Then, as Hall proceeded to name the intentions she did not want to shape her writing, the word forgiveness came up. As a possible goal, or ethos, or governing principle, perhaps? I asked. Did she never write to achieve, grant, or express forgiveness? Or as a prerequisite; as in, you can’t write a memoir until you’ve reached a place of forgiveness?
No. She was emphatic. Some things — many things — that human beings do to each other, to the earth, to nature, and to themselves, cannot and must not be forgiven. Moreover, even though literature may contain forgiveness, such reductive responses are never what great writing ultimately is about. No.
“I write,” Meredith Hall concluded, “toward a messy and uncertain grace.”
Sitting next to her on the dais that day I reached for the nearest pad of paper and scribbled down that phrase: a messy and uncertain grace. I knew as soon as I heard them that these five words represented an idea worth examining.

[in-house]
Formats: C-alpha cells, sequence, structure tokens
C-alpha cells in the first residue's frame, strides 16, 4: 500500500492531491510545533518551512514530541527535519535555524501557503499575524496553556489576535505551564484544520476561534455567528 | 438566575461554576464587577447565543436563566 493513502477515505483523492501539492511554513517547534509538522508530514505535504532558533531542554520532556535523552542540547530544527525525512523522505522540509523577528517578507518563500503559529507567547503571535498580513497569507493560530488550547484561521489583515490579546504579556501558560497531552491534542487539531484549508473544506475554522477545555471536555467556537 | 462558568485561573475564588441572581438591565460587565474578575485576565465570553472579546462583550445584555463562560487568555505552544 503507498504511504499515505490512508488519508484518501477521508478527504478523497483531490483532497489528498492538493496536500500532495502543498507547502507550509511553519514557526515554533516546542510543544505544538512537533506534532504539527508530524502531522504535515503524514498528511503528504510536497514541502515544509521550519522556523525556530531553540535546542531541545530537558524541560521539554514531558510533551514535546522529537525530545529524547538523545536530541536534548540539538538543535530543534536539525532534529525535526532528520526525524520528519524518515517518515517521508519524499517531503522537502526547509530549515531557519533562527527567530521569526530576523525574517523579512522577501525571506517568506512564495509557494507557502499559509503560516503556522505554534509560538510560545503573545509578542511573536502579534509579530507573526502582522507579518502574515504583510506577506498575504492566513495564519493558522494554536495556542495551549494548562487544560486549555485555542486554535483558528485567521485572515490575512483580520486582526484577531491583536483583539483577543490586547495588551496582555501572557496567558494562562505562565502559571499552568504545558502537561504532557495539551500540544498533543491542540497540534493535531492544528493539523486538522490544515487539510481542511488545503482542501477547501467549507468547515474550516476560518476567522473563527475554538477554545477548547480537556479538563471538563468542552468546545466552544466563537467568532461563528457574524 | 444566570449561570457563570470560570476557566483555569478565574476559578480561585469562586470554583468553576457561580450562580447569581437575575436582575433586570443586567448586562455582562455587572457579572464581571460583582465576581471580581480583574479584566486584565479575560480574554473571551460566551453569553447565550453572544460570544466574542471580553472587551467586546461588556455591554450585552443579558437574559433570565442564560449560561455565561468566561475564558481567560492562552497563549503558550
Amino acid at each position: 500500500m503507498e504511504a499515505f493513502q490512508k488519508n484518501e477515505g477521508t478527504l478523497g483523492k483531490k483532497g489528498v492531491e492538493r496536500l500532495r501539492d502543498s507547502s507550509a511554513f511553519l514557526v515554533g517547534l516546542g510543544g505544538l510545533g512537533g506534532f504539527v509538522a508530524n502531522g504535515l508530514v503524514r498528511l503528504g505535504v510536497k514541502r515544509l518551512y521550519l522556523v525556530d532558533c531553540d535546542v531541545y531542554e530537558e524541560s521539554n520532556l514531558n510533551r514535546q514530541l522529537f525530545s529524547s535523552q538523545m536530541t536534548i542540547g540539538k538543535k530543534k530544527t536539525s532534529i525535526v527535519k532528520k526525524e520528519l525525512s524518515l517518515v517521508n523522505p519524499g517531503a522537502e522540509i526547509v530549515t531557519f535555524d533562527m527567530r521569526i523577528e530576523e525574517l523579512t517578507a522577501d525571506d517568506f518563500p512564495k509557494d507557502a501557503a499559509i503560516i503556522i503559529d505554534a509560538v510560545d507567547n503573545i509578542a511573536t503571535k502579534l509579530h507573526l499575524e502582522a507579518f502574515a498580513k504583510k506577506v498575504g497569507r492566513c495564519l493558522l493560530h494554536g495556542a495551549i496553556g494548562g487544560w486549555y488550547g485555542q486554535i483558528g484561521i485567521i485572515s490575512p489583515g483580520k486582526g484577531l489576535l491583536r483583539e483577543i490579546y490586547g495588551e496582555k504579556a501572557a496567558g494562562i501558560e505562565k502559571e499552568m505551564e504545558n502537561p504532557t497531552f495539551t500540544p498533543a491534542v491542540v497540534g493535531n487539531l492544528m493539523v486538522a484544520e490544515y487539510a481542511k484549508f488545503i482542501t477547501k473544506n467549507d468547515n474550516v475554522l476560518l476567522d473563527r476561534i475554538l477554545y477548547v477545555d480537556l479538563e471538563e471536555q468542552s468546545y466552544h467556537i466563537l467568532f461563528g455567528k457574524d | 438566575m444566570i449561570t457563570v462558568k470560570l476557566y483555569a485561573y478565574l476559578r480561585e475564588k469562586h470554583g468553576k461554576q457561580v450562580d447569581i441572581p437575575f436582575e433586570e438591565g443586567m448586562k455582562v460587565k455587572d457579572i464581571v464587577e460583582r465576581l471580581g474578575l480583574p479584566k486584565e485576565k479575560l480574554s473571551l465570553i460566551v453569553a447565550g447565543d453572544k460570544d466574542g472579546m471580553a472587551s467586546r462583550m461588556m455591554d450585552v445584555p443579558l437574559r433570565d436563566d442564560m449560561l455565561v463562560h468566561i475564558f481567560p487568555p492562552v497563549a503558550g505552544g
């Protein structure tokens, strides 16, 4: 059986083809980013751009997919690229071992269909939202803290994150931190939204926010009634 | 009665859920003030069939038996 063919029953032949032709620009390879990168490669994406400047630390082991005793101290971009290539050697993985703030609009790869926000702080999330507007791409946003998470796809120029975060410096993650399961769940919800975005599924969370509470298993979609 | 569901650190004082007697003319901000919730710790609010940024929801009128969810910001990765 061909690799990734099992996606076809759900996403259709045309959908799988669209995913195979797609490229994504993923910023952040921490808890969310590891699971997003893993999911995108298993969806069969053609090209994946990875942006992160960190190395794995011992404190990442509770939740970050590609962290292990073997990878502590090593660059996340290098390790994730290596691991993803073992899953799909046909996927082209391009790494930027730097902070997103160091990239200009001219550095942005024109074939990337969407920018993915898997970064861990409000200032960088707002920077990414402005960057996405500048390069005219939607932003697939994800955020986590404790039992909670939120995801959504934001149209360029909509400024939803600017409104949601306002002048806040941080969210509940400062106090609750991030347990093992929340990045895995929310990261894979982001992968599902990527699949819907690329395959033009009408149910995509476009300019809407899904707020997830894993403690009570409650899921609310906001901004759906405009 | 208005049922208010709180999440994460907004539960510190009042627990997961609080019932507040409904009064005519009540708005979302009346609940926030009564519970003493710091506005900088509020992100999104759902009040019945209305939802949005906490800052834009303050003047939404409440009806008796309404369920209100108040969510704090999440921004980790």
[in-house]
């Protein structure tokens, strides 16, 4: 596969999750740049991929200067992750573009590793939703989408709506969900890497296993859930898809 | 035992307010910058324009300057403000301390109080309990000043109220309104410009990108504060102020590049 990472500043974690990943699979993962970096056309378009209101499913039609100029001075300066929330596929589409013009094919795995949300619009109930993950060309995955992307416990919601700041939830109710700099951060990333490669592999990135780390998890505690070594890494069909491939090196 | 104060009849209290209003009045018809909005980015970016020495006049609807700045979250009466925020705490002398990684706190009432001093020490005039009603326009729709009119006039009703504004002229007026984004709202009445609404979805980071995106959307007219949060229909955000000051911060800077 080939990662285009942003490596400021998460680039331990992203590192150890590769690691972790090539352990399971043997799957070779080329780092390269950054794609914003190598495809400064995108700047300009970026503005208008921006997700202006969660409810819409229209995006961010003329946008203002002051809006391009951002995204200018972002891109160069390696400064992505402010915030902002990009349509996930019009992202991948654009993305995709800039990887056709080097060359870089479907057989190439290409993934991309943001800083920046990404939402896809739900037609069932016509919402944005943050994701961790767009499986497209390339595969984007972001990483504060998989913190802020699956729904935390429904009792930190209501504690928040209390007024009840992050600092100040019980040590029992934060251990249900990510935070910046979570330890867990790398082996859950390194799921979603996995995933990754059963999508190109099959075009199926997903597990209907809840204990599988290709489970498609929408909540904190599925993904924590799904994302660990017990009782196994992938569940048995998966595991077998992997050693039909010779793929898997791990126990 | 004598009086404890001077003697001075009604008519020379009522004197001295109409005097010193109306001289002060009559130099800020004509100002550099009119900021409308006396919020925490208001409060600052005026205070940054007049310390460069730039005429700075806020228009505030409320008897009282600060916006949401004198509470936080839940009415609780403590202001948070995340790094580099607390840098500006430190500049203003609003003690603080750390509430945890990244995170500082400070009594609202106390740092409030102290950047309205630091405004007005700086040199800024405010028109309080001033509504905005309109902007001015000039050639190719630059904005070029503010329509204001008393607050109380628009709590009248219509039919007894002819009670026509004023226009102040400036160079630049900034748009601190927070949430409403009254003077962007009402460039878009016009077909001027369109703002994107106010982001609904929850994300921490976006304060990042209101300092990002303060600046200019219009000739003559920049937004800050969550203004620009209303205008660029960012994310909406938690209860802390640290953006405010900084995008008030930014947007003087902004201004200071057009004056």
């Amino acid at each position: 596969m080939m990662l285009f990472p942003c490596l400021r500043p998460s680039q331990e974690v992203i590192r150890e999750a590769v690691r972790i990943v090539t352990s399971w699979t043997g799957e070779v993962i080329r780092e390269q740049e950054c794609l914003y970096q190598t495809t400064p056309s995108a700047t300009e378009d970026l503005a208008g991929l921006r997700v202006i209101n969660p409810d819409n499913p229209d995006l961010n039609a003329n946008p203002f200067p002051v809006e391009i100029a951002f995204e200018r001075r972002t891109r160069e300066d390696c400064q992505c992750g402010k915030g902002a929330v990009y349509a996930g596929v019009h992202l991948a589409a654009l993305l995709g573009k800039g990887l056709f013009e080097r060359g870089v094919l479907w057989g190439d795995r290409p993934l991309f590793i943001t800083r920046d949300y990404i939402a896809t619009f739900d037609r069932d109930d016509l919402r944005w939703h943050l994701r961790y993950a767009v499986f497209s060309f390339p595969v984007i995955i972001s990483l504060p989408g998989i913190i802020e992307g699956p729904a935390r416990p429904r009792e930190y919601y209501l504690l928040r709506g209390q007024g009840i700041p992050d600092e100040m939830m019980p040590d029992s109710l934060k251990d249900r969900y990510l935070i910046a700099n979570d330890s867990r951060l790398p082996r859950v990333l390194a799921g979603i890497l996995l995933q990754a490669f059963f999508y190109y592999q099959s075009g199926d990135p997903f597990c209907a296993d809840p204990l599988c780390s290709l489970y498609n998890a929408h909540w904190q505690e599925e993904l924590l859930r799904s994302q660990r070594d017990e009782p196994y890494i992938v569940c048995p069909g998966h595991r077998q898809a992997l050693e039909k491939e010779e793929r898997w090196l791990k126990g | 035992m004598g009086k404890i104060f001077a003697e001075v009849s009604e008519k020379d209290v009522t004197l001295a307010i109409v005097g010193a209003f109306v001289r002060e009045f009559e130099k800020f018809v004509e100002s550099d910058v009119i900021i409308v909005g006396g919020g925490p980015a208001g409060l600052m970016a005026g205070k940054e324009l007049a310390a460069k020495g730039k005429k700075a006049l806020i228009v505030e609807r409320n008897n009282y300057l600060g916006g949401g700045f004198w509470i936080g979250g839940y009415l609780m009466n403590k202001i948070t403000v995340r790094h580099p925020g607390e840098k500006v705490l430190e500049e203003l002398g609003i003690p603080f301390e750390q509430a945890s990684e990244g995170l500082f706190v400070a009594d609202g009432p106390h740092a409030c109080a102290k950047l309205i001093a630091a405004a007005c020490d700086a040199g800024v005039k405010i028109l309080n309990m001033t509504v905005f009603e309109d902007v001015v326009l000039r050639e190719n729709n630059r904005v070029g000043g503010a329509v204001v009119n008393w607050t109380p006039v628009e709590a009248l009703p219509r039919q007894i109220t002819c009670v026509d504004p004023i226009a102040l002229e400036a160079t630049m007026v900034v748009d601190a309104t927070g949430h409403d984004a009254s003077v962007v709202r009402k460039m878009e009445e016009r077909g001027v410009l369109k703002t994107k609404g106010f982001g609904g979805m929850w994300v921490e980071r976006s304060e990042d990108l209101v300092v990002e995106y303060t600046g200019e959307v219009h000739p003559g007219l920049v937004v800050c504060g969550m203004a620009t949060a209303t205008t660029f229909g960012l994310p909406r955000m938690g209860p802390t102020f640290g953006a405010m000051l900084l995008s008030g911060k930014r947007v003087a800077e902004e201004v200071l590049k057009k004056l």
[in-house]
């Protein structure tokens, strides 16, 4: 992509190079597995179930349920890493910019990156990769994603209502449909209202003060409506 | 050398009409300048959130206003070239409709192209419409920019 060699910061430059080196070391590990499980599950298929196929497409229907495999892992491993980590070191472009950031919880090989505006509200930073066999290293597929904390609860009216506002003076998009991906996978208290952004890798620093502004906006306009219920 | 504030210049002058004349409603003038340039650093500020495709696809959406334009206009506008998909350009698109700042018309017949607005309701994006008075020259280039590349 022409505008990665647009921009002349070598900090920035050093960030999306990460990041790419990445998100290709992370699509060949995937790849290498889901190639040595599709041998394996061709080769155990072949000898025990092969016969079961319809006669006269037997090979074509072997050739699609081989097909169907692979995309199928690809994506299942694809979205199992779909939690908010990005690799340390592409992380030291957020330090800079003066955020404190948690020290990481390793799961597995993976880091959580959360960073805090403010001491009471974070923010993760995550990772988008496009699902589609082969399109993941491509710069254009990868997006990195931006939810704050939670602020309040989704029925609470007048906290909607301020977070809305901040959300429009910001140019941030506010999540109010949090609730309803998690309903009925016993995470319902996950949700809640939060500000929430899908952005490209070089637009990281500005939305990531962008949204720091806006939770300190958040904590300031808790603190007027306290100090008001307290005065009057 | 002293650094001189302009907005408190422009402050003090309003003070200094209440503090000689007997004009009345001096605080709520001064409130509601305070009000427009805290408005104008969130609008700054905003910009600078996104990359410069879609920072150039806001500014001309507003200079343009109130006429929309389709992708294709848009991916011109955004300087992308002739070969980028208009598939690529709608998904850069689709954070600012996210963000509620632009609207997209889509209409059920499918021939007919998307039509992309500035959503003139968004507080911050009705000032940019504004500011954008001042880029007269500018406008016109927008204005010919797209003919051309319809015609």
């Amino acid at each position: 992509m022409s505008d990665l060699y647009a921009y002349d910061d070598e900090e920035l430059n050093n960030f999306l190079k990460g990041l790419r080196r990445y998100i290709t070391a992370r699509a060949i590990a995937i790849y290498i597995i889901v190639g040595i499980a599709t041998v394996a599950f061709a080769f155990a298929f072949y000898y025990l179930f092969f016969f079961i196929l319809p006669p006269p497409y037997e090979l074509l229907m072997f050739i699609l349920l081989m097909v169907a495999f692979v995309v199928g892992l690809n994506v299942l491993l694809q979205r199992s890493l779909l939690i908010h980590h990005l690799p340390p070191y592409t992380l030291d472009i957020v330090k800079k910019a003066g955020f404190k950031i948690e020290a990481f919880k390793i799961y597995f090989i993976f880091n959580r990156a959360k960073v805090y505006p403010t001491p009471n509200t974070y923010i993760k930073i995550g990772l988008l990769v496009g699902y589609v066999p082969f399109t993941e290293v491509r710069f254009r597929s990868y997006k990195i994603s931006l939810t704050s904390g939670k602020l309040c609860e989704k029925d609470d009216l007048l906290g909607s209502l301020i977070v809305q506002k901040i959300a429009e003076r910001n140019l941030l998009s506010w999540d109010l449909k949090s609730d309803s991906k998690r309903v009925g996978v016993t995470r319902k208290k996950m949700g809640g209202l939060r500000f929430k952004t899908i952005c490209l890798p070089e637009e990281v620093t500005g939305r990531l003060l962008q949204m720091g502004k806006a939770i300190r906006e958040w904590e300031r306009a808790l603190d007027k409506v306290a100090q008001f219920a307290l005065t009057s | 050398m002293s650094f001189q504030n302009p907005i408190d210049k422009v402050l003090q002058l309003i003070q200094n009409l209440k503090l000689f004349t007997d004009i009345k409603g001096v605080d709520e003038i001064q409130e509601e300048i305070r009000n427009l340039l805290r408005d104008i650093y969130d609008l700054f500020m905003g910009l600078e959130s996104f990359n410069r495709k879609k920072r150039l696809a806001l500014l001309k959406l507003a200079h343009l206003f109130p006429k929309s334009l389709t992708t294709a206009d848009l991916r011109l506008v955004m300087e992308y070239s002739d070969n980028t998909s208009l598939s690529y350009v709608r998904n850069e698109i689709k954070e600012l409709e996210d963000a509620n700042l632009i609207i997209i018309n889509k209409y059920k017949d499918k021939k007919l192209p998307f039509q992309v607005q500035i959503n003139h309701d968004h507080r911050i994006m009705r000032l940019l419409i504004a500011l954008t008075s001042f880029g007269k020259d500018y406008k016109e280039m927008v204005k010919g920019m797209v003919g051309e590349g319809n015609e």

Because they really do sum up the goal that all serious writers hold dear. Flannery O’Connor didn’t aim for tidy, absolute answers, much less absolution for her deeply flawed and helplessly human characters. Can you imagine T. S. Eliot having anything to do with easy sentiment? Or James Baldwin letting his protagonists — or readers — exit his stories without any lingering doubts? Certainty would defeat the entire purpose, because real writers embrace the full complexity of truth, and they understand that their job is to reveal the very unruliness of whatever grace dwells within that complexity.
Which is to say that truth contains beauty, balance, empathy, mercy, love, and insight, but also horror, brutality, and desperate need. And these elements are rarely obvious or neatly arranged. For the grace that they encompass to be made visible, all aspects of truth need to be unpacked and contemplated, absorbed, then reassembled and expressed anew through the mystery of art.